“History is a course that is driven by self-reflection.”
I heard this statement during my time in France when I recently attended the commemoration of the Battle of Vimy Ridge, and I must say I agree. Two weeks after experiencing this 100th anniversary, I have had many moments to contemplate what I witnessed and learned about war, youth and our country’s place in the world.
On the day that we arrived in France, April 8th, our group of 40 educators toured a number of memorials to the First World War. The most striking thing for me that day was the contrast between the Commonwealth cemetery, Tyne Cot and the Langemark German cemetery in Flanders. While the former hill was covered with bright white tombstones, flowered and meticulously cared for, the latter was shrouded by tall trees and therefore dark, the tombstones were carved from grey-black stone, there was not one splash of colour, and the site was cared for in only the most perfunctory way. This contrast begged the questions of how winners and losers of war are buried, remembered and memorialized and ultimately the costs of war for both sides of a battle. How does one deal with the enemy in death? This question was answered for me by a thoughtful wreath that was placed on a German grave maker. It read, “Though you fought for another nation, we are one.” Respect for all life I think can be a powerful way to memorialize.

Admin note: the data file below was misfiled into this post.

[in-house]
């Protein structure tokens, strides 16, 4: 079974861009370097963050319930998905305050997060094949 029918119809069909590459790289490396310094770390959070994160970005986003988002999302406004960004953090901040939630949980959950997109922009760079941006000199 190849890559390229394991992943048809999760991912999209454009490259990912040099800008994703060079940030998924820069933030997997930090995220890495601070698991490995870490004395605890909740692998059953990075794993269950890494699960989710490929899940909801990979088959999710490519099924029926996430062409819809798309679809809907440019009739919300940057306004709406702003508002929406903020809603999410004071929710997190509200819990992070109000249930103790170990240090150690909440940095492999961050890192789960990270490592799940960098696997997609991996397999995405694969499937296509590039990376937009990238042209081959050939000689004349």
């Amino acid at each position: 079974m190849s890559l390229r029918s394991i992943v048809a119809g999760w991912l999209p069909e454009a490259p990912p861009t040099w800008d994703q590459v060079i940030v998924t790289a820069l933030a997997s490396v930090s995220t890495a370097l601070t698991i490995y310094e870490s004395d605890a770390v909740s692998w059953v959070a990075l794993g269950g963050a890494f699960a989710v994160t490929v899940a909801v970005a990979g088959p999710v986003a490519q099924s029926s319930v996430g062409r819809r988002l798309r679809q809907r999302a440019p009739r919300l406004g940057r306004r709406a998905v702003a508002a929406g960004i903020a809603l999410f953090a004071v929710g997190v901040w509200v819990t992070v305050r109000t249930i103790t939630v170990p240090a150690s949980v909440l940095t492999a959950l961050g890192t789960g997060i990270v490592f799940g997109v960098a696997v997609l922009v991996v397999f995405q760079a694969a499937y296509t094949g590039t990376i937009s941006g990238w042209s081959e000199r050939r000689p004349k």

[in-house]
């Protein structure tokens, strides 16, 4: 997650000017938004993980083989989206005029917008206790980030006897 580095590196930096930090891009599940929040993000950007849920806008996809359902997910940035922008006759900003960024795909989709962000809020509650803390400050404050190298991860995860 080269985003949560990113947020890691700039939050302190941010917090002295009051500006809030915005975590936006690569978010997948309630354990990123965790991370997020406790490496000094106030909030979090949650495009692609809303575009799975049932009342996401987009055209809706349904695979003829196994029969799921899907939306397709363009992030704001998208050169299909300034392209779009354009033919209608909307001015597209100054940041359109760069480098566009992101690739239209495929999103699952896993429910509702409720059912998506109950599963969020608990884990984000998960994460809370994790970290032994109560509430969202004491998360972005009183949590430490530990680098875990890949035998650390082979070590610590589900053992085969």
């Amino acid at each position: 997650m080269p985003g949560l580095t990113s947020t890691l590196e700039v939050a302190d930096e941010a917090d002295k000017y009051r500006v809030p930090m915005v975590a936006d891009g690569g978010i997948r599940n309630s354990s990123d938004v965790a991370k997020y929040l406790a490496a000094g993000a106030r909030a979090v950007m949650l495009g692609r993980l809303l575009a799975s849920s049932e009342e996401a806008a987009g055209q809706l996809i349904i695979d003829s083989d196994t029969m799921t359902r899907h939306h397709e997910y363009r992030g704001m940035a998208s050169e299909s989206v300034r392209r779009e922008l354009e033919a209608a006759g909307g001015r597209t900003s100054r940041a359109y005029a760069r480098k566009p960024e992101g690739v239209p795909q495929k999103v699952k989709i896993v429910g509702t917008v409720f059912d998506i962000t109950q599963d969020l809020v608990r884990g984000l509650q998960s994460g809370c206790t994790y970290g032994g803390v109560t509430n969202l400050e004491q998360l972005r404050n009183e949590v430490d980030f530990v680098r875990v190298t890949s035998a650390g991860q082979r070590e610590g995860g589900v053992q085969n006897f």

This wreath, although dwarfed by the enormity of tombstones, also encouraged me because it was a symbol of how the youth of today are learning and thinking about past and present events. Clearly, a high school teacher from Canada is asking tough questions of their students and encouraging them to contemplate the decisions of the past from different perspectives. The thoughtfulness of youth was also evident when I attended the Artois Expo in Arras, France the day after Vimy ceremony. The intent of the expo was to allow students who had travelled to France for the commemoration to learn more about the event through interactive displays using maps, artifacts, video, games, art, and writing. It was heartening to see students working collaboratively and thinking about their experiences at Vimy, such as “Helping others no matter your language” and “Seeing the positive rather than focusing on the negative.” Students were able to get a better understanding of Vimy by walking through a trench or an army hospital display as well as engaging in discussions about the future of peace and development in our world and contemplating the impact of conflict today.
Now that I am back in Canada, I can’t help mulling over Vimy. Although it was just one day in our nation’s past, it has much to teach us about our present place in the world. During our visit, we had an opportunity to listen to Stephen Lewis speak about the universal lesson that can be learned from Vimy. The battle taught that strong principles, team work, innovation and good leadership can make an enormous difference. Canada, although a “small” country, can continue to contribute to positive change in the world, whether it is in the realm of human rights, equality or the environment. Lewis proposed that the world is eagerly looking for hope and solutions; Canada can be a country that could model a path forward by looking at the success of our past.